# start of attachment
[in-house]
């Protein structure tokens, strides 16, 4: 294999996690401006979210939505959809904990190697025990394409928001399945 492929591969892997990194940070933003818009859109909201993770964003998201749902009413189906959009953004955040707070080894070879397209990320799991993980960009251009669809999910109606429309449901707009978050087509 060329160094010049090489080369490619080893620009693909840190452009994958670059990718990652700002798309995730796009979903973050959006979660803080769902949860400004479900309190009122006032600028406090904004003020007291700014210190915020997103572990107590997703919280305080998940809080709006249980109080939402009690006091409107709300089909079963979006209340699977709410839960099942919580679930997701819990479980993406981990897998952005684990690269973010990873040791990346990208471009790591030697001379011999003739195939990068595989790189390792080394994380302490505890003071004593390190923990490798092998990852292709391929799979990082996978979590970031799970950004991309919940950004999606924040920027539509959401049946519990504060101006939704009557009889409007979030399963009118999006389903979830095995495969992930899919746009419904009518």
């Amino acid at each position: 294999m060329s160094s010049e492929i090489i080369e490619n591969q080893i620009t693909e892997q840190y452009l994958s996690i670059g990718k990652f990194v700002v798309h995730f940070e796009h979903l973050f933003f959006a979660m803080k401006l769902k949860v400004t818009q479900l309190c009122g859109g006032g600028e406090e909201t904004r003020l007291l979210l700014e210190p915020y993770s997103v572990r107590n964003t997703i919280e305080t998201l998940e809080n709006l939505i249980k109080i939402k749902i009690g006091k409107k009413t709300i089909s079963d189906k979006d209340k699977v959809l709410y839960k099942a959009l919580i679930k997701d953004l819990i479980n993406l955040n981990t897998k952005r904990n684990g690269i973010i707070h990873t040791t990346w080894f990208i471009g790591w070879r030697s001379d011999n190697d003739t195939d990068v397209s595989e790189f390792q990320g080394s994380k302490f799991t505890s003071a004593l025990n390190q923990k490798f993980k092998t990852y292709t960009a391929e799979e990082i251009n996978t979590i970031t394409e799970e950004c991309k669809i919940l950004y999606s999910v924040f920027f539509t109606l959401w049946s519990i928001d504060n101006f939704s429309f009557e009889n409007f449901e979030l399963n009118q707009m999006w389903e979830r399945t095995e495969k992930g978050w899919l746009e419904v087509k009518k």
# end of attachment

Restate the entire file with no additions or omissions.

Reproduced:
[in-house]
């Protein structure tokens, strides 16, 4: 294999996690401006979210939505959809904990190697025990394409928001399945 492929591969892997990194940070933003818009859109909201993770964003998201749902009413189906959009953004955040707070080894070879397209990320799991993980960009251009669809999910109606429309449901707009978050087509 060329160094010049090489080369490619080893620009693909840190452009994958670059990718990652700002798309995730796009979903973050959006979660803080769902949860400004479900309190009122006032600028406090904004003020007291700014210190915020997103572990107590997703919280305080998940809080709006249980109080939402009690006091409107709300089909079963979006209340699977709410839960099942919580679930997701819990479980993406981990897998952005684990690269973010990873040791990346990208471009790591030697001379011999003739195939990068595989790189390792080394994380302490505890003071004593390190923990490798092998990852292709391929799979990082996978979590970031799970950004991309919940950004999606924040920027539509959401049946519990504060101006939704009557009889409007979030399963009118999006389903979830095995495969992930899919746009419904009518």
């Amino acid at each position: 294999m060329s160094s010049e492929i090489i080369e490619n591969q080893i620009t693909e892997q840190y452009l994958s996690i670059g990718k990652f990194v700002v798309h995730f940070e796009h979903l973050f933003f959006a979660m803080k401006l769902k949860v400004t818009q479900l309190c009122g859109g006032g600028e406090e909201t904004r003020l007291l979210l700014e210190p915020y993770s997103v572990r107590n964003t997703i919280e305080t998201l998940e809080n709006l939505i249980k109080i939402k749902i009690g006091k409107k009413t709300i089909s079963d189906k979006d209340k699977v959809l709410y839960k099942a959009l919580i679930k997701d953004l819990i479980n993406l955040n981990t897998k952005r904990n684990g690269i973010i707070h990873t040791t990346w080894f990208i471009g790591w070879r030697s001379d011999n190697d003739t195939d990068v397209s595989e790189f390792q990320g080394s994380k302490f799991t505890s003071a004593l025990n390190q923990k490798f993980k092998t990852y292709t960009a391929e799979e990082i251009n996978t979590i970031t394409e799970e950004c991309k669809i919940l950004y999606s999910v924040f920027f539509t109606l959401w049946s519990i928001d504060n101006f939704s429309f009557e009889n409007f449901e979030l399963n009118q707009m999006w389903e979830r399945t095995e495969k992930g978050w899919l746009e419904v087509k009518k």